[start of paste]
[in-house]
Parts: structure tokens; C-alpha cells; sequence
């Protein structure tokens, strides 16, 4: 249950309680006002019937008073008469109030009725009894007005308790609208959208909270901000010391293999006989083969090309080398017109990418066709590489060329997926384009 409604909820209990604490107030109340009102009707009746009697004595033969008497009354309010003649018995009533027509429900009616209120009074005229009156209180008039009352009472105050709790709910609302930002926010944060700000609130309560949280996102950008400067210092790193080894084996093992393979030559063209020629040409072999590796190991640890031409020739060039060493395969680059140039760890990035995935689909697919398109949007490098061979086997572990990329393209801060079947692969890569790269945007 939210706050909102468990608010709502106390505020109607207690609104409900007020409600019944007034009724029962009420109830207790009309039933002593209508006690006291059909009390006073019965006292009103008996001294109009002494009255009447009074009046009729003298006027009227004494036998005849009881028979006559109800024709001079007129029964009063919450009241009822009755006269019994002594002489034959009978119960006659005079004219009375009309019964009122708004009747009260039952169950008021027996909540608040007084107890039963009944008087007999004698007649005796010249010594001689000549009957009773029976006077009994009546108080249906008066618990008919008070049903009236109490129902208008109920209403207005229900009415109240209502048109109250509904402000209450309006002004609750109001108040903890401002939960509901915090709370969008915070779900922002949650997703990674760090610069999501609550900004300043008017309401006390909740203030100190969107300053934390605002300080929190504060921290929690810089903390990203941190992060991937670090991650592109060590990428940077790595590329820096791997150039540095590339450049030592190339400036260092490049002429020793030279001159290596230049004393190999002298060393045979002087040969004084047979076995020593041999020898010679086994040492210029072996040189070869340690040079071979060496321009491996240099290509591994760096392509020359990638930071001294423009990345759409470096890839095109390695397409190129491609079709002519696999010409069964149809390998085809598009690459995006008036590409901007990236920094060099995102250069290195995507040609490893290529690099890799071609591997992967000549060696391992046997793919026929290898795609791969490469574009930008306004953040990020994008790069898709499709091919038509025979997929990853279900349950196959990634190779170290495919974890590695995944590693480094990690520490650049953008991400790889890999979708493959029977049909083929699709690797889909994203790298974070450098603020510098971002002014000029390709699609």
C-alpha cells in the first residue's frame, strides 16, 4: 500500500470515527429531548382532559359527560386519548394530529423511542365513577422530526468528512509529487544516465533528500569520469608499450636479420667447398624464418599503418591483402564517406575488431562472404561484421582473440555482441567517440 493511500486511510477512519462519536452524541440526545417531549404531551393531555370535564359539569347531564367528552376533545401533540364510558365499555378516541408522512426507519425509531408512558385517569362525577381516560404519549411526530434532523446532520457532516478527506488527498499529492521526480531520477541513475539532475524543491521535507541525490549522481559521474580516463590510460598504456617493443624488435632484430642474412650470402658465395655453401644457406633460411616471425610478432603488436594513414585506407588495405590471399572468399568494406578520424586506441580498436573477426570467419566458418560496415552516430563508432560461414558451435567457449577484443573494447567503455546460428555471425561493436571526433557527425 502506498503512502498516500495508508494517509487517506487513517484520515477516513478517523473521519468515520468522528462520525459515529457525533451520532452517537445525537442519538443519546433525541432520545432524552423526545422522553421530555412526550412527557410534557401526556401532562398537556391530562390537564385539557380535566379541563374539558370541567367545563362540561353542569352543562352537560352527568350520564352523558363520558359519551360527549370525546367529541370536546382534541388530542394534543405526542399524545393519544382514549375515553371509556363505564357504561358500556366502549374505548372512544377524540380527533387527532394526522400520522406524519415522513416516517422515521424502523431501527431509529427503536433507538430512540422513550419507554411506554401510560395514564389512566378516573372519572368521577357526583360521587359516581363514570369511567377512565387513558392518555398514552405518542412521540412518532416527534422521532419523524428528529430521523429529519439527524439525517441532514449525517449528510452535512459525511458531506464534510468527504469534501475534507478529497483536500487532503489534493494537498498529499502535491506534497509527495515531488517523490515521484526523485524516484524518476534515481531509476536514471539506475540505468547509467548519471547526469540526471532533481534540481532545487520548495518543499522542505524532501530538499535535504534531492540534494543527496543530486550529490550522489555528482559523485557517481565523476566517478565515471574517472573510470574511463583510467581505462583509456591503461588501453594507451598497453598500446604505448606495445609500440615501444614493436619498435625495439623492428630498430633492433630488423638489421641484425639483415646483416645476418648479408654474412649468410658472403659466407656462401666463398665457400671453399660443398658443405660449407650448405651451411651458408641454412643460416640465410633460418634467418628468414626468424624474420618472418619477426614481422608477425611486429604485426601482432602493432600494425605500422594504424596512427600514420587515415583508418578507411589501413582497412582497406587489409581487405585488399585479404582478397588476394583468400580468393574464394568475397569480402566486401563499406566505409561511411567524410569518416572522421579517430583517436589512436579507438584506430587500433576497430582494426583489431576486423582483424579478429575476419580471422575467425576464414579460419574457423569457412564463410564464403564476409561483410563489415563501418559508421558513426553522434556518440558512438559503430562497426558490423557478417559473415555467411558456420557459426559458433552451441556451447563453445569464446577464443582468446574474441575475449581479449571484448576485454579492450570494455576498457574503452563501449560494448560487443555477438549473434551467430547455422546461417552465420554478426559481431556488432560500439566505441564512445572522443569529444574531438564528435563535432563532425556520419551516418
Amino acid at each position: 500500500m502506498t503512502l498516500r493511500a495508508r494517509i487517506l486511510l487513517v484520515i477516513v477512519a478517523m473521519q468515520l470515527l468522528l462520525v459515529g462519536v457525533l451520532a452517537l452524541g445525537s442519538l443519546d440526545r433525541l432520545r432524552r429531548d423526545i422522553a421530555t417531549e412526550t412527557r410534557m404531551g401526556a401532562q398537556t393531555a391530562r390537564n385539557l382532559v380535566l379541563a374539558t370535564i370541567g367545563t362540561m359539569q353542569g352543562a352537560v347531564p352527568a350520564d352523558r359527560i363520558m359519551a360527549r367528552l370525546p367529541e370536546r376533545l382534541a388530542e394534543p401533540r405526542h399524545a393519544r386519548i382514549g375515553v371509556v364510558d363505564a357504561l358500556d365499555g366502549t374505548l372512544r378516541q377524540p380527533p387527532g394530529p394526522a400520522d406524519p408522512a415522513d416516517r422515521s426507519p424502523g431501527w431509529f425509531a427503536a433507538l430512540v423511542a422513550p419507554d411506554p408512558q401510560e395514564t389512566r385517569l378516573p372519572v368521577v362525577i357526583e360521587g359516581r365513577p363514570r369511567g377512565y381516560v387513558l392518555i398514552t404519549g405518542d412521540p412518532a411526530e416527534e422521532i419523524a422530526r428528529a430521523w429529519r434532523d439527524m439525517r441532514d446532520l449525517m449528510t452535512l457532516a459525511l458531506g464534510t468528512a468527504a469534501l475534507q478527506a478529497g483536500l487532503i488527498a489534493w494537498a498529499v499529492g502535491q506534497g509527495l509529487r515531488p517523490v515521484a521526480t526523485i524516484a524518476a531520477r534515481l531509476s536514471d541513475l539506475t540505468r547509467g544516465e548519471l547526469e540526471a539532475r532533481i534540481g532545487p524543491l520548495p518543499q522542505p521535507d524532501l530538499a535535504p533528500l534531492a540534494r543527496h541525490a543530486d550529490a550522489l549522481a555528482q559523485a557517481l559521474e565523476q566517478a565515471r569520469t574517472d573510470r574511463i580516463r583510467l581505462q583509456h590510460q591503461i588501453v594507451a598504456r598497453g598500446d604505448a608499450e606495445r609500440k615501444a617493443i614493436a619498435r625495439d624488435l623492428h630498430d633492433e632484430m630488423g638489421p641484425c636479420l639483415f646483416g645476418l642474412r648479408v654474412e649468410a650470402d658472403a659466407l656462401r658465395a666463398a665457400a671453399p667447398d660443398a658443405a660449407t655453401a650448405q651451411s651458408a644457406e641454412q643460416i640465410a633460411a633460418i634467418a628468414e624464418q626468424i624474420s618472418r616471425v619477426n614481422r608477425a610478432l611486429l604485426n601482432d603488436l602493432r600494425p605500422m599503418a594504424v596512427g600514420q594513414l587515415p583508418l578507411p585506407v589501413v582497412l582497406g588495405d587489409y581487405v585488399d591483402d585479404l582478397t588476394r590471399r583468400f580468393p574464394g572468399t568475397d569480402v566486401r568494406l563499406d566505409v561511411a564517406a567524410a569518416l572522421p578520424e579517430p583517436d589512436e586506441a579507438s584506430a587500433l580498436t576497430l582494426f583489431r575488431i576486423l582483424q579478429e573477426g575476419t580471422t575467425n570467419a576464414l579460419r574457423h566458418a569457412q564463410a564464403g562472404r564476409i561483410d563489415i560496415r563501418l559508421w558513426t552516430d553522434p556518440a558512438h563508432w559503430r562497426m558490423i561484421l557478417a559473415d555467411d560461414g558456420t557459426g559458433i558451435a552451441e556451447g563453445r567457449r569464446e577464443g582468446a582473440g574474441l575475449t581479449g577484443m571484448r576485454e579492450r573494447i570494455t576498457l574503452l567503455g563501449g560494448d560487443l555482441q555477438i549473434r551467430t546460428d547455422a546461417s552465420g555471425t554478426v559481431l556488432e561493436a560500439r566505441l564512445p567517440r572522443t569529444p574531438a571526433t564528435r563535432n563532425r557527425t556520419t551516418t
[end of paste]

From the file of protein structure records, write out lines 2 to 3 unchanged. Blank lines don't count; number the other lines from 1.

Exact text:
Parts: structure tokens; C-alpha cells; sequence
């Protein structure tokens, strides 16, 4: 249950309680006002019937008073008469109030009725009894007005308790609208959208909270901000010391293999006989083969090309080398017109990418066709590489060329997926384009 409604909820209990604490107030109340009102009707009746009697004595033969008497009354309010003649018995009533027509429900009616209120009074005229009156209180008039009352009472105050709790709910609302930002926010944060700000609130309560949280996102950008400067210092790193080894084996093992393979030559063209020629040409072999590796190991640890031409020739060039060493395969680059140039760890990035995935689909697919398109949007490098061979086997572990990329393209801060079947692969890569790269945007 939210706050909102468990608010709502106390505020109607207690609104409900007020409600019944007034009724029962009420109830207790009309039933002593209508006690006291059909009390006073019965006292009103008996001294109009002494009255009447009074009046009729003298006027009227004494036998005849009881028979006559109800024709001079007129029964009063919450009241009822009755006269019994002594002489034959009978119960006659005079004219009375009309019964009122708004009747009260039952169950008021027996909540608040007084107890039963009944008087007999004698007649005796010249010594001689000549009957009773029976006077009994009546108080249906008066618990008919008070049903009236109490129902208008109920209403207005229900009415109240209502048109109250509904402000209450309006002004609750109001108040903890401002939960509901915090709370969008915070779900922002949650997703990674760090610069999501609550900004300043008017309401006390909740203030100190969107300053934390605002300080929190504060921290929690810089903390990203941190992060991937670090991650592109060590990428940077790595590329820096791997150039540095590339450049030592190339400036260092490049002429020793030279001159290596230049004393190999002298060393045979002087040969004084047979076995020593041999020898010679086994040492210029072996040189070869340690040079071979060496321009491996240099290509591994760096392509020359990638930071001294423009990345759409470096890839095109390695397409190129491609079709002519696999010409069964149809390998085809598009690459995006008036590409901007990236920094060099995102250069290195995507040609490893290529690099890799071609591997992967000549060696391992046997793919026929290898795609791969490469574009930008306004953040990020994008790069898709499709091919038509025979997929990853279900349950196959990634190779170290495919974890590695995944590693480094990690520490650049953008991400790889890999979708493959029977049909083929699709690797889909994203790298974070450098603020510098971002002014000029390709699609």